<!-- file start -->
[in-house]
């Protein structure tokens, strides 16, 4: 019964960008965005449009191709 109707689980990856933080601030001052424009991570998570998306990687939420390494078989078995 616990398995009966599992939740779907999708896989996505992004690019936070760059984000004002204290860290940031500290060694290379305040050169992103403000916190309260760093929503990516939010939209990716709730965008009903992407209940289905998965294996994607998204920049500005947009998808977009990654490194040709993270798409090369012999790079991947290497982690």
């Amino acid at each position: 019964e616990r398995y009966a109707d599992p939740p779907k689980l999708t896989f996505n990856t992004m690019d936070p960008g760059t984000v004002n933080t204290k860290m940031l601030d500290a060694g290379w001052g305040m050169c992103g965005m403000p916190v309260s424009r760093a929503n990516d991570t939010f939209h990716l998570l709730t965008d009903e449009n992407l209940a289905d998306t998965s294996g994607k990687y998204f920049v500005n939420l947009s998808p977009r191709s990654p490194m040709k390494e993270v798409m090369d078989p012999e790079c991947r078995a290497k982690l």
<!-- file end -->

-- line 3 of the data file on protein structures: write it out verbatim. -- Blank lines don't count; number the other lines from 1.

């Amino acid at each position: 019964e616990r398995y009966a109707d599992p939740p779907k689980l999708t896989f996505n990856t992004m690019d936070p960008g760059t984000v004002n933080t204290k860290m940031l601030d500290a060694g290379w001052g305040m050169c992103g965005m403000p916190v309260s424009r760093a929503n990516d991570t939010f939209h990716l998570l709730t965008d009903e449009n992407l209940a289905d998306t998965s294996g994607k990687y998204f920049v500005n939420l947009s998808p977009r191709s990654p490194m040709k390494e993270v798409m090369d078989p012999e790079c991947r078995a290497k982690l």